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How to Get Ready for Childbirth

Preparing for labor means more than packing your bag. Follow these steps and you’ll have a little peace of mind before you get to the hospital. 

Pre-register: Save yourself time on the big day and pre-register now!

Take a class: Start out right with one of our Childbirth Education classes.

Read tips for choosing a pediatrician (now is the time!)

  • Write a Birth Plan

    A birth plan helps you put in writing what you would like to happen during your birth experience. It helps you explore with your doctor what your wishes are for your delivery, pain management and care of your baby. It helps the hospital staff know your wishes and improves communication.

    Remember that labor can be unpredictable, and it is important to keep good lines of communication open during your birth process. We are here to help you have the most positive experience possible and will work with you.

    Items usually included in a birth plan:

    • What are your wishes during a normal labor and delivery?
    • Pain management — Do you prefer a non-medicated birth, or do you prefer IV medication or an epidural?
    • Visitors — Who do you want to be part of your birth experience?
    • Surroundings — Do you have special music you would like to play? All of our birthing rooms have free wifi. Do you prefer having the lights lowered during your delivery?
    • Cord cutting — We routinely delay cord clamping for 45 seconds if there are no complications. Please let your provider know who you want to cut the cord and if you want the delay to be longer than our standard of 45 seconds.
    • Immediate newborn care — We practice immediate skin-to-skin contact for the first two hours after birth at UK Birthing Center. Do you want other family members to wait to visit until after your bonding time, or allow them to visit?
    • Feeding — Are you planning to breast or bottle feed? At UK Birthing Center, we find that babies often start breastfeeding on their own soon after they are placed skin-to-skin with their mothers. Even if you are planning to bottle feed, allowing this first feeding can give your baby antibodies to help fight infection early in life.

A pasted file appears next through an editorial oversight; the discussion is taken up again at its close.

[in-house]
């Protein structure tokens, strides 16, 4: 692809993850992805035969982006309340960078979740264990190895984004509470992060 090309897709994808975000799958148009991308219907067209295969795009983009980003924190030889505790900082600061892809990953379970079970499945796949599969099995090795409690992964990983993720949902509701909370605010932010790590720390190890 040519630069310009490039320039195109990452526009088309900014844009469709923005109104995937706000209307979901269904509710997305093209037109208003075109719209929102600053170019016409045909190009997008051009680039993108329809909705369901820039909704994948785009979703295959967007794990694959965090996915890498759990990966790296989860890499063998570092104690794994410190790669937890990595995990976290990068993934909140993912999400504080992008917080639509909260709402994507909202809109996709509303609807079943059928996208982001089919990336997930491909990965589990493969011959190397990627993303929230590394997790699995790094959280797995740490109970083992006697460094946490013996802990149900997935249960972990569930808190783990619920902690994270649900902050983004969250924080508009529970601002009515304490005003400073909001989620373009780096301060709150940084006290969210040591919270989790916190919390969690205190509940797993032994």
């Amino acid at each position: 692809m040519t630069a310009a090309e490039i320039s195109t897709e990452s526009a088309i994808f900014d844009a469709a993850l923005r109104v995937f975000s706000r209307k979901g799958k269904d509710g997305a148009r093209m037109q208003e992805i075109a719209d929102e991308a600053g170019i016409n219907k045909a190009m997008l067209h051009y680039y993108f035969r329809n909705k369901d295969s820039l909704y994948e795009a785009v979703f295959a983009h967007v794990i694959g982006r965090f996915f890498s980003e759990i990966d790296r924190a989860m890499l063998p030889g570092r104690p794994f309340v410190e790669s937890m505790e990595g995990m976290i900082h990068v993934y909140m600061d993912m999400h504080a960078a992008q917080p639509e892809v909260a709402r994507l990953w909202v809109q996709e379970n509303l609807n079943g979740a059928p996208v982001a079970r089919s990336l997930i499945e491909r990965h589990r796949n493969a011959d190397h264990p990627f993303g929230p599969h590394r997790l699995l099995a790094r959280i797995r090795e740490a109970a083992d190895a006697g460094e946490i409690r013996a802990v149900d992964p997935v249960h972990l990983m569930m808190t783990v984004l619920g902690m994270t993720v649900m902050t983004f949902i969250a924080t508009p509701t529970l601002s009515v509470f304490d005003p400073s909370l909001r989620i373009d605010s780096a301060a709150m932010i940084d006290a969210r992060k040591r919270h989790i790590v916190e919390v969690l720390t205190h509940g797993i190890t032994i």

• Please remember sometimes there are unexpected events. If you require a Cesarean section, who do you want to go to the operating room with you?

    Once you've written your plan, review it with your provider and bring a copy to the hospital when you are admitted so we will know your wishes.

  • Pack for the Hospital

    It’s normal to feel anxious as your baby’s birth approaches. Give yourself some peace of mind by packing your bag ahead of time. You can do this three to four weeks before your estimated delivery date. Here is a list of things to remember:

    • Personal care items, including a toothbrush and toothpaste for you and your support person, such as contact lens solution. Some people prefer their own socks. We have non-skid socks available.
    • Comfortable clothes to wear after delivery. We have gowns for you to wear during labor, but you may wish to bring a robe and slippers. We will provide you with sanitary pads and mesh panties during your stay. Remember you cannot use tampons until six weeks after delivery.
    • Comfortable shoes to wear home.
    • Clothes for your baby to wear home or for pictures. We will provide you with diapers, wipes, T-shirts, hats and blankets for your baby during your hospitalization.
    • A jacket for your support person, even in summer (rooms are regulated for mom’s comfort during labor).
    • Personal music player/headphones if desired. We have free wifi.
    • Camera and new batteries.
    • Telephone numbers of people to call after the birth.
    • Coins for vending machines.
    • Cellphone and charger.
    • Insurance information or any other paperwork you may need, such as FMLA papers.
    • A list of baby names you are considering.
    • An infant, rear-facing car seat for bringing your baby home. If your car seat has two parts, you may leave the base already buckled into your car and bring the carrier in before being discharged. Remember a rear-facing car seat is required by law.
  • Getting a Breast Pump

    Breast pumps are covered under the Preventive Care Benefits provision of the Affordable Care Act. It states that health plans must cover one breast pump per pregnancy with no cost sharing for female members. If your insurance is through another carrier, please contact them and see how they are providing this benefit.

    Breast Pump Coverage Under the Health Care Reform Act

    The U.S. Department of Health and Human Services has stated that pregnant and postpartum women will have access to lactation support and breastfeeding equipment before and after delivery and for the duration of breastfeeding.

    The following Medical Supply Options are available for breast pump purchases. Please check with your insurance carrier to see what they will cover. There are some variations depending on your plan. Companies who accept all insurances are also listed. Pumps can generally be ordered approximately 30 days prior to estimated date of delivery: